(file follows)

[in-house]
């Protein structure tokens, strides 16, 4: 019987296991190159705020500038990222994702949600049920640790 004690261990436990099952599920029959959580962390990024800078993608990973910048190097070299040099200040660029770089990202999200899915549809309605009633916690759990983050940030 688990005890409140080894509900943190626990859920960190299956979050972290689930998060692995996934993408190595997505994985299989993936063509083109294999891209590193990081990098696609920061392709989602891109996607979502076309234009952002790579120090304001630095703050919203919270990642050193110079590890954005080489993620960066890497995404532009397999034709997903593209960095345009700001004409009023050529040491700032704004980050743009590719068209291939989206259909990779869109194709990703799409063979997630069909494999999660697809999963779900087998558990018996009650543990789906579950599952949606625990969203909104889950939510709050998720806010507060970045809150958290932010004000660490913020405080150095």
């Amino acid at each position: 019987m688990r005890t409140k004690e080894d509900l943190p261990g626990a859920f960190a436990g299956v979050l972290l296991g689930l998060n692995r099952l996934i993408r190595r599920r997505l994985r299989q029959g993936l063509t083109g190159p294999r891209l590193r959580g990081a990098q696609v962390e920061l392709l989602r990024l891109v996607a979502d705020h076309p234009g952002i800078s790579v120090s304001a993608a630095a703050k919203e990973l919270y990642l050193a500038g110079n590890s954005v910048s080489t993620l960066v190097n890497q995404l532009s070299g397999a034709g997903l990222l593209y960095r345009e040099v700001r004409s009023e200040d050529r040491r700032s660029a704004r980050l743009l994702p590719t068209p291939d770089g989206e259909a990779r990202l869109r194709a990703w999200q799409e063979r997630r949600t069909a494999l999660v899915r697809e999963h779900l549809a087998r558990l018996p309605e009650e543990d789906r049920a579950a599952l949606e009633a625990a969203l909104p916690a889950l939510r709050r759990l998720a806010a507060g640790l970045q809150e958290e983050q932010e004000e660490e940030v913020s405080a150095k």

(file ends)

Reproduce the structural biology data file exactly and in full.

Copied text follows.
[in-house]
């Protein structure tokens, strides 16, 4: 019987296991190159705020500038990222994702949600049920640790 004690261990436990099952599920029959959580962390990024800078993608990973910048190097070299040099200040660029770089990202999200899915549809309605009633916690759990983050940030 688990005890409140080894509900943190626990859920960190299956979050972290689930998060692995996934993408190595997505994985299989993936063509083109294999891209590193990081990098696609920061392709989602891109996607979502076309234009952002790579120090304001630095703050919203919270990642050193110079590890954005080489993620960066890497995404532009397999034709997903593209960095345009700001004409009023050529040491700032704004980050743009590719068209291939989206259909990779869109194709990703799409063979997630069909494999999660697809999963779900087998558990018996009650543990789906579950599952949606625990969203909104889950939510709050998720806010507060970045809150958290932010004000660490913020405080150095």
């Amino acid at each position: 019987m688990r005890t409140k004690e080894d509900l943190p261990g626990a859920f960190a436990g299956v979050l972290l296991g689930l998060n692995r099952l996934i993408r190595r599920r997505l994985r299989q029959g993936l063509t083109g190159p294999r891209l590193r959580g990081a990098q696609v962390e920061l392709l989602r990024l891109v996607a979502d705020h076309p234009g952002i800078s790579v120090s304001a993608a630095a703050k919203e990973l919270y990642l050193a500038g110079n590890s954005v910048s080489t993620l960066v190097n890497q995404l532009s070299g397999a034709g997903l990222l593209y960095r345009e040099v700001r004409s009023e200040d050529r040491r700032s660029a704004r980050l743009l994702p590719t068209p291939d770089g989206e259909a990779r990202l869109r194709a990703w999200q799409e063979r997630r949600t069909a494999l999660v899915r697809e999963h779900l549809a087998r558990l018996p309605e009650e543990d789906r049920a579950a599952l949606e009633a625990a969203l909104p916690a889950l939510r709050r759990l998720a806010a507060g640790l970045q809150e958290e983050q932010e004000e660490e940030v913020s405080a150095k």